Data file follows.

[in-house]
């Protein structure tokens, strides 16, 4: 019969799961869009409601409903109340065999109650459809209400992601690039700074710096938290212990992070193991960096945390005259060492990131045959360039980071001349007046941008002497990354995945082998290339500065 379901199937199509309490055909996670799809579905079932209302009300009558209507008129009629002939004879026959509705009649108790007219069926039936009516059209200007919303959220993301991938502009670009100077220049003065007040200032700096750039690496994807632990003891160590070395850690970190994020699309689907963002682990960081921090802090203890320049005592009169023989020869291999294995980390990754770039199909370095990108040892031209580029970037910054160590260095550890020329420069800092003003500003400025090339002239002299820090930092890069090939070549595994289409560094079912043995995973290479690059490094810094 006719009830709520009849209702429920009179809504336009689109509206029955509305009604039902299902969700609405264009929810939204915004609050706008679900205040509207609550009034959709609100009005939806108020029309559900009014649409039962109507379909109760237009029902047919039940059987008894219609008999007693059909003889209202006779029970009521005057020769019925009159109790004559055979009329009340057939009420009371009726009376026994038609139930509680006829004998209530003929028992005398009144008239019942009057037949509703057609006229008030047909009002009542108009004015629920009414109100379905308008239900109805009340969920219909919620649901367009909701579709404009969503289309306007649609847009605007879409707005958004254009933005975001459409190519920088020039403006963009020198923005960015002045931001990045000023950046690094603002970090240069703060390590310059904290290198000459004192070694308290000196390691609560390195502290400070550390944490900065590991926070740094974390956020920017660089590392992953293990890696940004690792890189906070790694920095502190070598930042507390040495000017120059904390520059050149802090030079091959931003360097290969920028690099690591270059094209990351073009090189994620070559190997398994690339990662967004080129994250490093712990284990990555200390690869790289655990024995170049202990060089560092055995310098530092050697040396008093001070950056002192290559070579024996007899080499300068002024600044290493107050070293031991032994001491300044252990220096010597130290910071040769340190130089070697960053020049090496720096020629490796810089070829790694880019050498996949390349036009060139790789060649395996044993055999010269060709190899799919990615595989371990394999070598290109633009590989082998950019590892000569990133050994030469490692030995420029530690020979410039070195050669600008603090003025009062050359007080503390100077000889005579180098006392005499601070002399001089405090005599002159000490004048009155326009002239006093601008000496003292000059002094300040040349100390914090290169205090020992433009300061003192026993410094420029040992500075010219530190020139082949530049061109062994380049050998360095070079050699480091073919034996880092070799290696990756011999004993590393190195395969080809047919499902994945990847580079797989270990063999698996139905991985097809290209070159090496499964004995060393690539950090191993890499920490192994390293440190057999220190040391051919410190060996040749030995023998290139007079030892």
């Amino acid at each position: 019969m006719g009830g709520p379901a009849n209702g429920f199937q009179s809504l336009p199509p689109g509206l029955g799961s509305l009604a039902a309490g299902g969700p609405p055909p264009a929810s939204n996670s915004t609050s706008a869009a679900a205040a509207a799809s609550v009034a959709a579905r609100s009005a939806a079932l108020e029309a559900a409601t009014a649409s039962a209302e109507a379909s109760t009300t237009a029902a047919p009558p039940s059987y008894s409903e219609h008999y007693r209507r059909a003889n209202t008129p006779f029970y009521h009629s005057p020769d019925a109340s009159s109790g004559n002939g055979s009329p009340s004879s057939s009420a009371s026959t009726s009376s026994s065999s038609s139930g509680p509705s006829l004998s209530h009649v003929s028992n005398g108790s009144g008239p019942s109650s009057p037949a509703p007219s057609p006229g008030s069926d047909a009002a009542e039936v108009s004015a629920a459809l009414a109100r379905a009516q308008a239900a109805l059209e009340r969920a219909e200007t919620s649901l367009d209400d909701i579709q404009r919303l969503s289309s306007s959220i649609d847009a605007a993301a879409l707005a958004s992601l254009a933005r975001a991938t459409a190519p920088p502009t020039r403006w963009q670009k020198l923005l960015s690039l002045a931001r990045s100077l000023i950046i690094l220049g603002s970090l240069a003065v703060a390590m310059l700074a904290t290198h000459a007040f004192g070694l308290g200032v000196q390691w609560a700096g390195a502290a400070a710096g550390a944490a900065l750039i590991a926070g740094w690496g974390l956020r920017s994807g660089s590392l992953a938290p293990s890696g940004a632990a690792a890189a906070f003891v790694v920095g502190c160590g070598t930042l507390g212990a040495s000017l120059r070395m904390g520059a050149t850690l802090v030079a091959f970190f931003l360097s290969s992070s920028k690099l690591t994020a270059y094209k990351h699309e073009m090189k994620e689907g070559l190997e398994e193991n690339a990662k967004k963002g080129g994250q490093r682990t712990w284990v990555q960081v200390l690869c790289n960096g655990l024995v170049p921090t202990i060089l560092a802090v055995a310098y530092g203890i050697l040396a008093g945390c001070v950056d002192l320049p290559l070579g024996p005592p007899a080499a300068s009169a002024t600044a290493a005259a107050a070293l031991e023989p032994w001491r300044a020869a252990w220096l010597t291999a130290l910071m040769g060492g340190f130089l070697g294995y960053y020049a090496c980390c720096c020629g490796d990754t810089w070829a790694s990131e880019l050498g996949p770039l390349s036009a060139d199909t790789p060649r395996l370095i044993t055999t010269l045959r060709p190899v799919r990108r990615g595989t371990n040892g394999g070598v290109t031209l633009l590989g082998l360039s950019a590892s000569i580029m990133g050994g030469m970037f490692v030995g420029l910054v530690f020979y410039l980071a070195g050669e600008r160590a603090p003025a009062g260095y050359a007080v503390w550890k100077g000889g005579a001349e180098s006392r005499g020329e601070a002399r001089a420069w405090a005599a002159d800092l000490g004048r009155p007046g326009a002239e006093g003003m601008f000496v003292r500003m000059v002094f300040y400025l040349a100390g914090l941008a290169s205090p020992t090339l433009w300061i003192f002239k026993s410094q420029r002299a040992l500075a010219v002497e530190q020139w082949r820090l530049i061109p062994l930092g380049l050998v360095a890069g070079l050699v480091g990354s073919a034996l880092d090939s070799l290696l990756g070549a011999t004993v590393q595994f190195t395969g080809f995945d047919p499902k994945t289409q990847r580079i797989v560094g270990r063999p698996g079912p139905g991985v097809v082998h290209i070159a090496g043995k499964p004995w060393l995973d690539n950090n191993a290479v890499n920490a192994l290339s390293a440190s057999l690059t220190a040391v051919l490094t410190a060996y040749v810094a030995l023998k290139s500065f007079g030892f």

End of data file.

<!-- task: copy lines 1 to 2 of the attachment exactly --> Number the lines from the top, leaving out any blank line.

[in-house]
């Protein structure tokens, strides 16, 4: 019969799961869009409601409903109340065999109650459809209400992601690039700074710096938290212990992070193991960096945390005259060492990131045959360039980071001349007046941008002497990354995945082998290339500065 379901199937199509309490055909996670799809579905079932209302009300009558209507008129009629002939004879026959509705009649108790007219069926039936009516059209200007919303959220993301991938502009670009100077220049003065007040200032700096750039690496994807632990003891160590070395850690970190994020699309689907963002682990960081921090802090203890320049005592009169023989020869291999294995980390990754770039199909370095990108040892031209580029970037910054160590260095550890020329420069800092003003500003400025090339002239002299820090930092890069090939070549595994289409560094079912043995995973290479690059490094810094 006719009830709520009849209702429920009179809504336009689109509206029955509305009604039902299902969700609405264009929810939204915004609050706008679900205040509207609550009034959709609100009005939806108020029309559900009014649409039962109507379909109760237009029902047919039940059987008894219609008999007693059909003889209202006779029970009521005057020769019925009159109790004559055979009329009340057939009420009371009726009376026994038609139930509680006829004998209530003929028992005398009144008239019942009057037949509703057609006229008030047909009002009542108009004015629920009414109100379905308008239900109805009340969920219909919620649901367009909701579709404009969503289309306007649609847009605007879409707005958004254009933005975001459409190519920088020039403006963009020198923005960015002045931001990045000023950046690094603002970090240069703060390590310059904290290198000459004192070694308290000196390691609560390195502290400070550390944490900065590991926070740094974390956020920017660089590392992953293990890696940004690792890189906070790694920095502190070598930042507390040495000017120059904390520059050149802090030079091959931003360097290969920028690099690591270059094209990351073009090189994620070559190997398994690339990662967004080129994250490093712990284990990555200390690869790289655990024995170049202990060089560092055995310098530092050697040396008093001070950056002192290559070579024996007899080499300068002024600044290493107050070293031991032994001491300044252990220096010597130290910071040769340190130089070697960053020049090496720096020629490796810089070829790694880019050498996949390349036009060139790789060649395996044993055999010269060709190899799919990615595989371990394999070598290109633009590989082998950019590892000569990133050994030469490692030995420029530690020979410039070195050669600008603090003025009062050359007080503390100077000889005579180098006392005499601070002399001089405090005599002159000490004048009155326009002239006093601008000496003292000059002094300040040349100390914090290169205090020992433009300061003192026993410094420029040992500075010219530190020139082949530049061109062994380049050998360095070079050699480091073919034996880092070799290696990756011999004993590393190195395969080809047919499902994945990847580079797989270990063999698996139905991985097809290209070159090496499964004995060393690539950090191993890499920490192994390293440190057999220190040391051919410190060996040749030995023998290139007079030892």